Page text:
What would happen to your business in the event of a power outage? Would it remain productive, or would business grind to a screeching halt? Adding a power generator can prevent lost customers and productivity resulting from short or long-term power losses due to weather, accidents, and more.
What is a power generator?
A power generator independently provides a backup source of power in the event of a power outage. Similar to an automobile, a generator creates mechanical energy with the help of a heavy-duty recharging battery to initiate and maintain energy, a fuel tank to supply fuel (gasoline, diesel, or natural gas), an engine, and an alternator to convert that mechanical power into electrical power.
Generators are useful for your business:
Power generators ensure continued productivity in the event of a power outage, keeping necessary appliances in operation.
A power generator ensures the safety and comfort of your employees during the event of a snow storm, ice storm, or heat wave.
A power generator protects computer data and allows security systems to continue to function.
Standby generators provide an uninterrupted supply of power, despite brownouts and outages, keeping all devices running like normal.
Types of Commercial Power Generators
Portable generators may be wired into a subpanel by an electrician or simply plugged into appliances using extension cords. They power only chosen essentials such as lights, refrigerators and some computers. They are a simple and inexpensive backup power option, but must be started and maintained. They offer a limited supply of electricity, providing enough power for two to four outlets or a few specific circuits when wired in. These generators must be located at least 10 feet away from your business, away from doors and windows, and in a completely open area (not even carports or awnings are safe) to avoid carbon monoxide poisoning.
Standby generators start automatically during power outages, preventing interruptions in electrical service. They are powered by natural gas or propane, are quieter than portable models, and have the ability to power everything in your business. They come at a higher price and also require the professional installation of a transfer switch, a subpanel, and the power generator itself.
- Battery failure: This is the single most common cause for power generator service. Battery failure may be the result of sulfate buildup on terminals, shorts, open cells, a tripped charger breaker, charger failure, or simply due to loose or dirty connections.
- Low coolant: External and internal leaks, clogged radiators, and more can cause a power generator to run hot and shutdown.
- Faulty block heater: Because they run so frequently, block heaters often become faulty resulting in a low coolant temp alarm.
- Wet stacking: Excessive no-load run time can result in an over-fueled engine that becomes damaged due to the accumulation of carbon particles, unburned fuel, oil, condensed water, and acids in the exhaust.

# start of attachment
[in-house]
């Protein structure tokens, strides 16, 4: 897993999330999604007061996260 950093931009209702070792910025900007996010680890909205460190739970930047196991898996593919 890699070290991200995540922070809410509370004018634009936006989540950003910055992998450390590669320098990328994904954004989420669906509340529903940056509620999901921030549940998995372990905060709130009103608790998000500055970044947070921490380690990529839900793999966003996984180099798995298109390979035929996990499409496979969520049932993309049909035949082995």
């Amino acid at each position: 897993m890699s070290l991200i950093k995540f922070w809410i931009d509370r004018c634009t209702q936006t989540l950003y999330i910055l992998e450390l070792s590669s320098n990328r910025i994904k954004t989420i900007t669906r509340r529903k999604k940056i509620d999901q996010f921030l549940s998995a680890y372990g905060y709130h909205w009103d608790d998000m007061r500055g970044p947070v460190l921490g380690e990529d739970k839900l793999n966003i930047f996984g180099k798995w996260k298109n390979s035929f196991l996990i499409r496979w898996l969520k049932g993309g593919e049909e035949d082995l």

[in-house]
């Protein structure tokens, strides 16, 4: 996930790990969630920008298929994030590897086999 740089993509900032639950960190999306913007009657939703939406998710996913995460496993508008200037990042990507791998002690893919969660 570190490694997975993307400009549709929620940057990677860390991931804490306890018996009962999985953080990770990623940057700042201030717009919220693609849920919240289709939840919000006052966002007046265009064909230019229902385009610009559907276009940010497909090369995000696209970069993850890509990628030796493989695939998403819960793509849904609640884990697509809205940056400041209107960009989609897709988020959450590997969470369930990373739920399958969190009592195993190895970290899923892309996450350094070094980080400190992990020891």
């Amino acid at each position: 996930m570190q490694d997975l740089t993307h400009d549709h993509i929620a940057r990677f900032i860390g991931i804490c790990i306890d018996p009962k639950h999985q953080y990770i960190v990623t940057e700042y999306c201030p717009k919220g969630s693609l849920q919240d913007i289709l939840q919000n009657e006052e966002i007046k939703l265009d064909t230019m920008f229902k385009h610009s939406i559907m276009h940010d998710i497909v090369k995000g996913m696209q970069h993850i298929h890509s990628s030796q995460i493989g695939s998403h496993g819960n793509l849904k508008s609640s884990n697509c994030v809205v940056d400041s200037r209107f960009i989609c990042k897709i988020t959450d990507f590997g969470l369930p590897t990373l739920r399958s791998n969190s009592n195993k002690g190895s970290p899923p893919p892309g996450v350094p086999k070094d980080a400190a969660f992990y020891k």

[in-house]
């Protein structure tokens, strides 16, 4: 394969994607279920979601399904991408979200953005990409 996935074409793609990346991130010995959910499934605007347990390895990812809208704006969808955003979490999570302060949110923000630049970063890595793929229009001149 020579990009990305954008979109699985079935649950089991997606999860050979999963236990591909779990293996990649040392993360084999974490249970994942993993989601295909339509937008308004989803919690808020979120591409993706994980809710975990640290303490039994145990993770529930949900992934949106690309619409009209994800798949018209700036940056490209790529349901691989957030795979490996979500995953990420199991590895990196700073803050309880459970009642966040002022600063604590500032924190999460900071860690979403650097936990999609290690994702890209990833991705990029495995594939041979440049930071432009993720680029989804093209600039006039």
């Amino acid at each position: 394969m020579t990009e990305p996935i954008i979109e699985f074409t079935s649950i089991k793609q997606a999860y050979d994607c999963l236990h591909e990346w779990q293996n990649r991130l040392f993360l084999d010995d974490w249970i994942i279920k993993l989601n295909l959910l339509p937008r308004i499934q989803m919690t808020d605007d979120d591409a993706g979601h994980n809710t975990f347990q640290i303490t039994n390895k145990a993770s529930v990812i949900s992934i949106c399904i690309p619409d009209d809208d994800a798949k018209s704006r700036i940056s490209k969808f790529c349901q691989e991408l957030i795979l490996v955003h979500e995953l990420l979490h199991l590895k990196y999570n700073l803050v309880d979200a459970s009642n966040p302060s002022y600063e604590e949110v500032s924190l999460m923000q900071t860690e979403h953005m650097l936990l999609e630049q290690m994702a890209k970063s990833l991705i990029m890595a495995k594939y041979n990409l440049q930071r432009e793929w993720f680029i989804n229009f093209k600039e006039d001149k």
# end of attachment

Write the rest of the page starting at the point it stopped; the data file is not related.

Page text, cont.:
- Controls not in “auto”: This simply means the power generator was not shut off and may not be the main control switch. This can be due to human error, open breakers, alarms or switchgear not properly reset, emergency shutdown, and more.
- Air in the fuel system: This can prevent injectors from firing and is typically due to generators that are not run on a regular basis. It can be prevented with weekly inspections.
- Out of fuel: Generators will automatically shut down when fuel depletion is imminent to prevent the fuel system from drawing in air.
- Breaker trip: If no one has accidentally pushed the emergency shut off, check the status of the automatic transfer switch (ATS). Never try to manually operate this switch if you do not know how to do so, as it could result in severe injury or death.
Warning! Never plug your generator into a wall outlet. This is also known as backfeeding. If you do this without throwing the main breaker to isolate your business from the grid, you could send power back on into the grid, potentially injuring or killing utility repairmen.
Professional Generator Installation
A professional can determine the right size generator for your needs.
Do you know how to properly calculate wattage so that your system isn’t overloaded at startup? This varies depending on the equipment you need to power and the manufacturer of your generator. Our professionals have the skills necessary to calculate power needs for a smooth operation.
Professional installation ensures safety.
A professional electrician can safely set up wiring, plugging your generator into the transfer switch and wiring it directly to your business’s service panel. This disconnects you properly from the grid and ensures the safe delivery of power only to designated circuits, preventing the overloading of you generator, backfeeding, fire, and other safety issues. Proper positioning and installation of your portable generator is also essential in preventing carbon monoxide poisoning.
Mr. Electric® arranges for the inspection of your newly installed power generator. This ensures all local codes and regulations are met.
Keep productivity and electricity flowing with the help of a power generator, contact Mr. Electric today. Our professionals can install the perfect generator to meet all of your emergency power needs, getting you back to business as usual.